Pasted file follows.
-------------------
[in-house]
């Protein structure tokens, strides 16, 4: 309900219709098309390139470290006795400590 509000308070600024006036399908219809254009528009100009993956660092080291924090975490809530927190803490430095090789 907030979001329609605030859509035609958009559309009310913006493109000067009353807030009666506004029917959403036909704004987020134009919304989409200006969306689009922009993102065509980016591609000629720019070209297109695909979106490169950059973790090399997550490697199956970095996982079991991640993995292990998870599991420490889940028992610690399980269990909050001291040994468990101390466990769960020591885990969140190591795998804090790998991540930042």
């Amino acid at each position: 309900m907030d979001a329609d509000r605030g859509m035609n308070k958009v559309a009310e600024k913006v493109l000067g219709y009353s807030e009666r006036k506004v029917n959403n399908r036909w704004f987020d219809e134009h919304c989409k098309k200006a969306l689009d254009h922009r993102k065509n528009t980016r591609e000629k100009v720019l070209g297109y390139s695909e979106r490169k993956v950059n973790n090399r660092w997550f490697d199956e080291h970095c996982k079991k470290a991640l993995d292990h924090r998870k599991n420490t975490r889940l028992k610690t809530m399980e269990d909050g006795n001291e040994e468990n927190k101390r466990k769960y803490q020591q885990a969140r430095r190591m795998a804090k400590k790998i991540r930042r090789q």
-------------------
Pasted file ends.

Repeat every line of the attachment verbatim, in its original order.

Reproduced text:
[in-house]
């Protein structure tokens, strides 16, 4: 309900219709098309390139470290006795400590 509000308070600024006036399908219809254009528009100009993956660092080291924090975490809530927190803490430095090789 907030979001329609605030859509035609958009559309009310913006493109000067009353807030009666506004029917959403036909704004987020134009919304989409200006969306689009922009993102065509980016591609000629720019070209297109695909979106490169950059973790090399997550490697199956970095996982079991991640993995292990998870599991420490889940028992610690399980269990909050001291040994468990101390466990769960020591885990969140190591795998804090790998991540930042």
């Amino acid at each position: 309900m907030d979001a329609d509000r605030g859509m035609n308070k958009v559309a009310e600024k913006v493109l000067g219709y009353s807030e009666r006036k506004v029917n959403n399908r036909w704004f987020d219809e134009h919304c989409k098309k200006a969306l689009d254009h922009r993102k065509n528009t980016r591609e000629k100009v720019l070209g297109y390139s695909e979106r490169k993956v950059n973790n090399r660092w997550f490697d199956e080291h970095c996982k079991k470290a991640l993995d292990h924090r998870k599991n420490t975490r889940l028992k610690t809530m399980e269990d909050g006795n001291e040994e468990n927190k101390r466990k769960y803490q020591q885990a969140r430095r190591m795998a804090k400590k790998i991540r930042r090789q």